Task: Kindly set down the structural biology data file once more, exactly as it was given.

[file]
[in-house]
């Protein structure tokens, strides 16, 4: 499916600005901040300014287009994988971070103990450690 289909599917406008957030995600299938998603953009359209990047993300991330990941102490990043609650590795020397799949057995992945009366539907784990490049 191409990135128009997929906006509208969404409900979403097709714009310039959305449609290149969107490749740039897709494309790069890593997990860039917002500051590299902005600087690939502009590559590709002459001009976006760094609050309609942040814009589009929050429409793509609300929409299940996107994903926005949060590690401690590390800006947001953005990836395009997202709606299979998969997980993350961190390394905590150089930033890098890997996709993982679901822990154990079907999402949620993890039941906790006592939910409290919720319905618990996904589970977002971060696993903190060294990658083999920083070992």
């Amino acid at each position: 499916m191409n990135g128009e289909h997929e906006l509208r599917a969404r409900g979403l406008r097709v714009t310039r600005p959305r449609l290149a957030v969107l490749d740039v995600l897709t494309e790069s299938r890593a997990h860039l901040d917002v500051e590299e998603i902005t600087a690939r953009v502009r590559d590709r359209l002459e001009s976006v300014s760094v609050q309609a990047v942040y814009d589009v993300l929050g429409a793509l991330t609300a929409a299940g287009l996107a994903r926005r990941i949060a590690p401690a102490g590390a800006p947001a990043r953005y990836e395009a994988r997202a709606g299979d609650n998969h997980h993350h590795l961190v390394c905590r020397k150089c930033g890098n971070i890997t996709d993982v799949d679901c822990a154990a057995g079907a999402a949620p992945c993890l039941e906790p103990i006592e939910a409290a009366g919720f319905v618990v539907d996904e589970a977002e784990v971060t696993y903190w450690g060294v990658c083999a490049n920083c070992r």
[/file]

[in-house]
């Protein structure tokens, strides 16, 4: 499916600005901040300014287009994988971070103990450690 289909599917406008957030995600299938998603953009359209990047993300991330990941102490990043609650590795020397799949057995992945009366539907784990490049 191409990135128009997929906006509208969404409900979403097709714009310039959305449609290149969107490749740039897709494309790069890593997990860039917002500051590299902005600087690939502009590559590709002459001009976006760094609050309609942040814009589009929050429409793509609300929409299940996107994903926005949060590690401690590390800006947001953005990836395009997202709606299979998969997980993350961190390394905590150089930033890098890997996709993982679901822990154990079907999402949620993890039941906790006592939910409290919720319905618990996904589970977002971060696993903190060294990658083999920083070992």
């Amino acid at each position: 499916m191409n990135g128009e289909h997929e906006l509208r599917a969404r409900g979403l406008r097709v714009t310039r600005p959305r449609l290149a957030v969107l490749d740039v995600l897709t494309e790069s299938r890593a997990h860039l901040d917002v500051e590299e998603i902005t600087a690939r953009v502009r590559d590709r359209l002459e001009s976006v300014s760094v609050q309609a990047v942040y814009d589009v993300l929050g429409a793509l991330t609300a929409a299940g287009l996107a994903r926005r990941i949060a590690p401690a102490g590390a800006p947001a990043r953005y990836e395009a994988r997202a709606g299979d609650n998969h997980h993350h590795l961190v390394c905590r020397k150089c930033g890098n971070i890997t996709d993982v799949d679901c822990a154990a057995g079907a999402a949620p992945c993890l039941e906790p103990i006592e939910a409290a009366g919720f319905v618990v539907d996904e589970a977002e784990v971060t696993y903190w450690g060294v990658c083999a490049n920083c070992r």